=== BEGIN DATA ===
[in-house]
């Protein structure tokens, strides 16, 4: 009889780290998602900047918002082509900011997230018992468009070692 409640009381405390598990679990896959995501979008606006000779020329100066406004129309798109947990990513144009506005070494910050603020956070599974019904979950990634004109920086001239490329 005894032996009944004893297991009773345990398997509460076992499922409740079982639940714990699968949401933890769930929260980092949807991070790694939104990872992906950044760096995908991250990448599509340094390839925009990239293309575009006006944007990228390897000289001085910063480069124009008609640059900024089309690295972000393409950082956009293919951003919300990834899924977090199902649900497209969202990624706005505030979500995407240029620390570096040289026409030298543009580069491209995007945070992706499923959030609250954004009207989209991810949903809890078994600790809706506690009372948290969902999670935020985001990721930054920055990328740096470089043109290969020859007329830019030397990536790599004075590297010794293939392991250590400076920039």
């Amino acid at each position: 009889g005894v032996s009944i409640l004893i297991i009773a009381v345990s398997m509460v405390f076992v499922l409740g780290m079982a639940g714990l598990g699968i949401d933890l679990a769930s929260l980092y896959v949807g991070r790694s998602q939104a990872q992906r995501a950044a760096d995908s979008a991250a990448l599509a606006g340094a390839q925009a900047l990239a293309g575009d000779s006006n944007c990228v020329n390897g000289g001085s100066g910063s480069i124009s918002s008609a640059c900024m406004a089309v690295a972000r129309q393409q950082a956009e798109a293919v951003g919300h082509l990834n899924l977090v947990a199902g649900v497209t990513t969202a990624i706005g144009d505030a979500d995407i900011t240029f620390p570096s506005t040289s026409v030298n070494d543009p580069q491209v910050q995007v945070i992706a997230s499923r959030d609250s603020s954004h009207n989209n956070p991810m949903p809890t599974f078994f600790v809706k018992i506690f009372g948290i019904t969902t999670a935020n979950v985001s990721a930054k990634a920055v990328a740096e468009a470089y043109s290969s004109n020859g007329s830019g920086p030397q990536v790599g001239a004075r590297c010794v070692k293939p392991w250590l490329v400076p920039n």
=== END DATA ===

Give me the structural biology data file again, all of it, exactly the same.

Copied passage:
[in-house]
């Protein structure tokens, strides 16, 4: 009889780290998602900047918002082509900011997230018992468009070692 409640009381405390598990679990896959995501979008606006000779020329100066406004129309798109947990990513144009506005070494910050603020956070599974019904979950990634004109920086001239490329 005894032996009944004893297991009773345990398997509460076992499922409740079982639940714990699968949401933890769930929260980092949807991070790694939104990872992906950044760096995908991250990448599509340094390839925009990239293309575009006006944007990228390897000289001085910063480069124009008609640059900024089309690295972000393409950082956009293919951003919300990834899924977090199902649900497209969202990624706005505030979500995407240029620390570096040289026409030298543009580069491209995007945070992706499923959030609250954004009207989209991810949903809890078994600790809706506690009372948290969902999670935020985001990721930054920055990328740096470089043109290969020859007329830019030397990536790599004075590297010794293939392991250590400076920039």
């Amino acid at each position: 009889g005894v032996s009944i409640l004893i297991i009773a009381v345990s398997m509460v405390f076992v499922l409740g780290m079982a639940g714990l598990g699968i949401d933890l679990a769930s929260l980092y896959v949807g991070r790694s998602q939104a990872q992906r995501a950044a760096d995908s979008a991250a990448l599509a606006g340094a390839q925009a900047l990239a293309g575009d000779s006006n944007c990228v020329n390897g000289g001085s100066g910063s480069i124009s918002s008609a640059c900024m406004a089309v690295a972000r129309q393409q950082a956009e798109a293919v951003g919300h082509l990834n899924l977090v947990a199902g649900v497209t990513t969202a990624i706005g144009d505030a979500d995407i900011t240029f620390p570096s506005t040289s026409v030298n070494d543009p580069q491209v910050q995007v945070i992706a997230s499923r959030d609250s603020s954004h009207n989209n956070p991810m949903p809890t599974f078994f600790v809706k018992i506690f009372g948290i019904t969902t999670a935020n979950v985001s990721a930054k990634a920055v990328a740096e468009a470089y043109s290969s004109n020859g007329s830019g920086p030397q990536v790599g001239a004075r590297c010794v070692k293939p392991w250590l490329v400076p920039n």